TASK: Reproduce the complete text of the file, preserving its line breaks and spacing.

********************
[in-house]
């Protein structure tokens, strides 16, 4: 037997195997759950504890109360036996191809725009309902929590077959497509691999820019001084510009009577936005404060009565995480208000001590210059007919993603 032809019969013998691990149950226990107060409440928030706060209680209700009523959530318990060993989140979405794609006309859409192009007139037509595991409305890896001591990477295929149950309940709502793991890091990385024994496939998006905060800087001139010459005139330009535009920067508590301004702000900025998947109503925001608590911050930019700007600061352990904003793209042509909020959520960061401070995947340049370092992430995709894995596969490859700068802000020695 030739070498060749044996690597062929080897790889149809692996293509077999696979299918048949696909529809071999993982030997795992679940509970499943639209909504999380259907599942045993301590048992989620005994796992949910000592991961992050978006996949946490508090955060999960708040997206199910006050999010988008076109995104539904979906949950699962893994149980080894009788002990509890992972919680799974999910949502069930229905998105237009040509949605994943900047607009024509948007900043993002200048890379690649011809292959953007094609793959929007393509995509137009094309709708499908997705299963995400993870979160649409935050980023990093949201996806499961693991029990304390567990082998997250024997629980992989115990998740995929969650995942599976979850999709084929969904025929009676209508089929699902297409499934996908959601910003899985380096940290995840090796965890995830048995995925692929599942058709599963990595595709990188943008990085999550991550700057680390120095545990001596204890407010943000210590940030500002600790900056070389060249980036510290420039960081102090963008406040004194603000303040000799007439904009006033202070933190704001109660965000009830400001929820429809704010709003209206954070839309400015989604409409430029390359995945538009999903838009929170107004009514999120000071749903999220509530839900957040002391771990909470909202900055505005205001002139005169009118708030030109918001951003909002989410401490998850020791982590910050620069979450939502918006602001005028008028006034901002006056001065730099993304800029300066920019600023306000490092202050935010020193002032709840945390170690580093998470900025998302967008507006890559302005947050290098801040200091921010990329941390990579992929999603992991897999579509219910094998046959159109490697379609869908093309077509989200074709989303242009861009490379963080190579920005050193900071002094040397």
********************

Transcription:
[in-house]
């Protein structure tokens, strides 16, 4: 037997195997759950504890109360036996191809725009309902929590077959497509691999820019001084510009009577936005404060009565995480208000001590210059007919993603 032809019969013998691990149950226990107060409440928030706060209680209700009523959530318990060993989140979405794609006309859409192009007139037509595991409305890896001591990477295929149950309940709502793991890091990385024994496939998006905060800087001139010459005139330009535009920067508590301004702000900025998947109503925001608590911050930019700007600061352990904003793209042509909020959520960061401070995947340049370092992430995709894995596969490859700068802000020695 030739070498060749044996690597062929080897790889149809692996293509077999696979299918048949696909529809071999993982030997795992679940509970499943639209909504999380259907599942045993301590048992989620005994796992949910000592991961992050978006996949946490508090955060999960708040997206199910006050999010988008076109995104539904979906949950699962893994149980080894009788002990509890992972919680799974999910949502069930229905998105237009040509949605994943900047607009024509948007900043993002200048890379690649011809292959953007094609793959929007393509995509137009094309709708499908997705299963995400993870979160649409935050980023990093949201996806499961693991029990304390567990082998997250024997629980992989115990998740995929969650995942599976979850999709084929969904025929009676209508089929699902297409499934996908959601910003899985380096940290995840090796965890995830048995995925692929599942058709599963990595595709990188943008990085999550991550700057680390120095545990001596204890407010943000210590940030500002600790900056070389060249980036510290420039960081102090963008406040004194603000303040000799007439904009006033202070933190704001109660965000009830400001929820429809704010709003209206954070839309400015989604409409430029390359995945538009999903838009929170107004009514999120000071749903999220509530839900957040002391771990909470909202900055505005205001002139005169009118708030030109918001951003909002989410401490998850020791982590910050620069979450939502918006602001005028008028006034901002006056001065730099993304800029300066920019600023306000490092202050935010020193002032709840945390170690580093998470900025998302967008507006890559302005947050290098801040200091921010990329941390990579992929999603992991897999579509219910094998046959159109490697379609869908093309077509989200074709989303242009861009490379963080190579920005050193900071002094040397």